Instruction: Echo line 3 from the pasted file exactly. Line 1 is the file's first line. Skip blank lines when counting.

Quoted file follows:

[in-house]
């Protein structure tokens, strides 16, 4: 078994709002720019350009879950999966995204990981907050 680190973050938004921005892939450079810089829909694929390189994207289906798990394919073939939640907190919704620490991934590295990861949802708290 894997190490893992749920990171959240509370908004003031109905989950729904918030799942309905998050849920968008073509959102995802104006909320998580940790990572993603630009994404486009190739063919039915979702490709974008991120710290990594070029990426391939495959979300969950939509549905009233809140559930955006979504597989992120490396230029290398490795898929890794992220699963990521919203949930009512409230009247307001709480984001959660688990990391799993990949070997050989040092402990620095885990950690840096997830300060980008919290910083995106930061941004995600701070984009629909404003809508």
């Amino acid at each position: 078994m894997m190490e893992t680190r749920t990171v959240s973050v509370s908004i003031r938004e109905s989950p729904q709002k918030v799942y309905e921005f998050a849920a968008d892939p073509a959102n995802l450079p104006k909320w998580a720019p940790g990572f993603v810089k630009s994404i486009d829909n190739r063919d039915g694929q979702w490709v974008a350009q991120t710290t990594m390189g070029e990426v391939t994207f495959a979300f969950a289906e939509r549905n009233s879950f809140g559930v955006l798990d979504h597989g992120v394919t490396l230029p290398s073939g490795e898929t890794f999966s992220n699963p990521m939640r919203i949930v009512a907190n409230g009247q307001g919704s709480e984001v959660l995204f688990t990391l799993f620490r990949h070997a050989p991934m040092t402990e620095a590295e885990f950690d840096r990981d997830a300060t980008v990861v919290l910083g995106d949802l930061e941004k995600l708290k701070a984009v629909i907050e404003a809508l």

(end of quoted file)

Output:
């Amino acid at each position: 078994m894997m190490e893992t680190r749920t990171v959240s973050v509370s908004i003031r938004e109905s989950p729904q709002k918030v799942y309905e921005f998050a849920a968008d892939p073509a959102n995802l450079p104006k909320w998580a720019p940790g990572f993603v810089k630009s994404i486009d829909n190739r063919d039915g694929q979702w490709v974008a350009q991120t710290t990594m390189g070029e990426v391939t994207f495959a979300f969950a289906e939509r549905n009233s879950f809140g559930v955006l798990d979504h597989g992120v394919t490396l230029p290398s073939g490795e898929t890794f999966s992220n699963p990521m939640r919203i949930v009512a907190n409230g009247q307001g919704s709480e984001v959660l995204f688990t990391l799993f620490r990949h070997a050989p991934m040092t402990e620095a590295e885990f950690d840096r990981d997830a300060t980008v990861v919290l910083g995106d949802l930061e941004k995600l708290k701070a984009v629909i907050e404003a809508l």